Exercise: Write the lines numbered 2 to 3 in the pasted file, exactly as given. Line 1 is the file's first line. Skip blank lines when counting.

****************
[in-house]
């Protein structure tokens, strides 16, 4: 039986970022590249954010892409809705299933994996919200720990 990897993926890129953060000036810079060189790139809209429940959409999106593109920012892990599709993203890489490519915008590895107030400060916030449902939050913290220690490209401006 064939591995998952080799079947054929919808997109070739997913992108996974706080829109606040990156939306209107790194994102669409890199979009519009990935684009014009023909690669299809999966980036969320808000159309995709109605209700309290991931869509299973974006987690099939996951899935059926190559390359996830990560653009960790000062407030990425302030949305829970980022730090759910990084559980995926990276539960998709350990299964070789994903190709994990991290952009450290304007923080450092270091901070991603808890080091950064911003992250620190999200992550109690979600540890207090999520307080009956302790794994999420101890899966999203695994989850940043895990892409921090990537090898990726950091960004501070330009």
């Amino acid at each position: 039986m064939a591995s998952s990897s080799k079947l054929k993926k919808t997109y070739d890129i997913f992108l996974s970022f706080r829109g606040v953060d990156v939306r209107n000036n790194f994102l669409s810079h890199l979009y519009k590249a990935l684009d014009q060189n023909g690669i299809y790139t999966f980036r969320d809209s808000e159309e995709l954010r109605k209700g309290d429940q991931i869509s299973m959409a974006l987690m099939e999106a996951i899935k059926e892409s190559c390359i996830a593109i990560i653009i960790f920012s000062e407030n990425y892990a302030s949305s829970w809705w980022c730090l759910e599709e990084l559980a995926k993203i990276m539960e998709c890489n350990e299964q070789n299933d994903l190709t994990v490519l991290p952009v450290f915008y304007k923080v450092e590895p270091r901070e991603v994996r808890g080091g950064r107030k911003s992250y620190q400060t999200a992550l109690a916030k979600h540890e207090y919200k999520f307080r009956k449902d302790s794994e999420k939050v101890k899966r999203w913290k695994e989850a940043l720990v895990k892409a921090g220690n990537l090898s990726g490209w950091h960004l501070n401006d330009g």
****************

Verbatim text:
């Protein structure tokens, strides 16, 4: 039986970022590249954010892409809705299933994996919200720990 990897993926890129953060000036810079060189790139809209429940959409999106593109920012892990599709993203890489490519915008590895107030400060916030449902939050913290220690490209401006 064939591995998952080799079947054929919808997109070739997913992108996974706080829109606040990156939306209107790194994102669409890199979009519009990935684009014009023909690669299809999966980036969320808000159309995709109605209700309290991931869509299973974006987690099939996951899935059926190559390359996830990560653009960790000062407030990425302030949305829970980022730090759910990084559980995926990276539960998709350990299964070789994903190709994990991290952009450290304007923080450092270091901070991603808890080091950064911003992250620190999200992550109690979600540890207090999520307080009956302790794994999420101890899966999203695994989850940043895990892409921090990537090898990726950091960004501070330009």
């Amino acid at each position: 039986m064939a591995s998952s990897s080799k079947l054929k993926k919808t997109y070739d890129i997913f992108l996974s970022f706080r829109g606040v953060d990156v939306r209107n000036n790194f994102l669409s810079h890199l979009y519009k590249a990935l684009d014009q060189n023909g690669i299809y790139t999966f980036r969320d809209s808000e159309e995709l954010r109605k209700g309290d429940q991931i869509s299973m959409a974006l987690m099939e999106a996951i899935k059926e892409s190559c390359i996830a593109i990560i653009i960790f920012s000062e407030n990425y892990a302030s949305s829970w809705w980022c730090l759910e599709e990084l559980a995926k993203i990276m539960e998709c890489n350990e299964q070789n299933d994903l190709t994990v490519l991290p952009v450290f915008y304007k923080v450092e590895p270091r901070e991603v994996r808890g080091g950064r107030k911003s992250y620190q400060t999200a992550l109690a916030k979600h540890e207090y919200k999520f307080r009956k449902d302790s794994e999420k939050v101890k899966r999203w913290k695994e989850a940043l720990v895990k892409a921090g220690n990537l090898s990726g490209w950091h960004l501070n401006d330009g």